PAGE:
Rounded off by a subsequent burst pipe, flooding all four floors of your newly renovated house, making it uninhabitable and having nowhere for your family to live, one of whom is only 4 days old? Read the rest of this entry →
As a kid I learned that the so called Gates of Heaven opened on Rosh Hashanah and stayed open until the end of Yom Kippur. I therefore had about 10 days or so to get all my prayer in until The Gates slammed shut and I had to wait until next year to apologize for all my lies or ask for a Wonder Woman outfit.
I thought about this business with The Gates while I was in Foot Locker with my boys yesterday.
Sometime during my first pregnancy, or maybe soon after the baby was born, my mother-in-law gave me a copy of “Parenting as a Spiritual Journey” by Rabbi Nancy Fuchs Kramer. I put the book in a pile with all of the other parenting books I intended to read; some of them I got to as the need arose, and some of them ended up gathering dust, including the one from my mother-in-law. Not surprisingly, my spiritual needs and practices took a back seat to the latest theories on how to feed my girls or get them to sleep through the night.
It’s been almost six years, and I still haven’t read the book. Meanwhile, my parenting journey took an unexpected turn as the stress of parenting took its toll on me and I began yelling at my girls. I wasn’t looking for a spiritual practice, I was just looking for a way to stay calm when my daughters were raging or sobbing or just plain needing more from me than I had to offer.
I had the heart of a social worker and the mind of an academic long before my soul found its home in Judaism, so it’s not surprising that I turned to the social science literature for ideas on how to find a little solid ground again. My research brought me to the practice of mindfulness, to the value of coming back to the present moment again and again, to the fundamental importance of noticing, and then letting go of, the worries and fears and wishes and all the other crazy spinnings of my brain so I can truly see my daughters, and myself, for who they are and what we need. Read the rest of this entry →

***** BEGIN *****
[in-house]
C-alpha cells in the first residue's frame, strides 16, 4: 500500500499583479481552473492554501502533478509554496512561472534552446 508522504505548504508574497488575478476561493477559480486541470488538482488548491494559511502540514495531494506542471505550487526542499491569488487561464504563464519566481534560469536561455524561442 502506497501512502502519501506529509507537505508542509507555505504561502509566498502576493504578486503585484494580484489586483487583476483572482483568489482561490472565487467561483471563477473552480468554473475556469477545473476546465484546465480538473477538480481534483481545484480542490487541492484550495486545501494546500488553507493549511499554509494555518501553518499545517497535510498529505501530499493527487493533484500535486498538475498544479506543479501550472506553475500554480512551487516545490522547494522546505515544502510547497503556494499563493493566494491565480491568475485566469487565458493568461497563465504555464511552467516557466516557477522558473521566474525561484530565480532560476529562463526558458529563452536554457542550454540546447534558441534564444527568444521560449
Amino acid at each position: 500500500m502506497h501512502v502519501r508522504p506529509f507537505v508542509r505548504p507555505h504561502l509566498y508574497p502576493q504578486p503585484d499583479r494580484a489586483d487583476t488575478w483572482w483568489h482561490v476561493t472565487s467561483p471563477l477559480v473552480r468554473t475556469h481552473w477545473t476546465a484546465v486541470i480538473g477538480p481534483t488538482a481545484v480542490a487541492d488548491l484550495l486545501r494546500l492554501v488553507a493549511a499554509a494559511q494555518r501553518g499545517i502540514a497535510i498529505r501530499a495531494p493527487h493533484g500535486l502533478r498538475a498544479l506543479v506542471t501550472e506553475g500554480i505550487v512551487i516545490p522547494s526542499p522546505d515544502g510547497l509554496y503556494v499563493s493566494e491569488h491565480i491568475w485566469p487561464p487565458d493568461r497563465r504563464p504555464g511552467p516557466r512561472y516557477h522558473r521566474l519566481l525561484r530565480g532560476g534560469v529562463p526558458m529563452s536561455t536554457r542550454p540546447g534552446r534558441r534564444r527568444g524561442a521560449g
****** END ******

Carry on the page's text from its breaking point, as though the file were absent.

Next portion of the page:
It all started on Purim in my daughter’s nursery school in Jerusalem. Her teacher went into a considerable amount of detail regarding the hanging of Haman and his ten sons and the murder of Queen Vashti when she refused to appear naked (“in just her crown”) in front of the Royal Court. I assumed that Raphaela had no real understanding of the finality of death, at the age of 4.5.
It continued with Passover, with the teacher’s in depth explanations of the 10 Plagues, with a liberal use of the words “death,” “died,” and “killed.” In this black and white view of the Universe, my daughter was taught that the plagues affected only the Egyptians and their property, because they had enslaved and abused the Jewish people. Pharaoh and the Egyptians deserved their fate, because they were wicked and the Jews were good.
I’m a fan of Purim. Yes, I love the costumes, the hamantaschen (chocolate filled, not fruit), and the general revelry that’s vastly different in atmosphere from other holidays. What I surprisingly like most about Purim, however, is the way it forces me to think about the spark of the Divine in my life, or I guess you could call it a higher power.
Okay, I’ll just say it without any euphemisms. Purim makes me think and even talk about God, which is a strange sentence for me to type. For all the writing I do about Jewish topics, I don’t use the G-word very much at all. When I try, it feels forced and unnatural, which is true when I’m in conversations offline as well.
Although I grew up with a strong cultural Jewish identity surrounded by tons of Jewish friends, nobody I knew in my family or in my social circles ran around dropping the G-word. In contrast, I hear my Orthodox friends say “Hashem” with so much ease and frequency that I never know what to say in return. It’s a conversation stopper to say the least. Read the rest of this entry →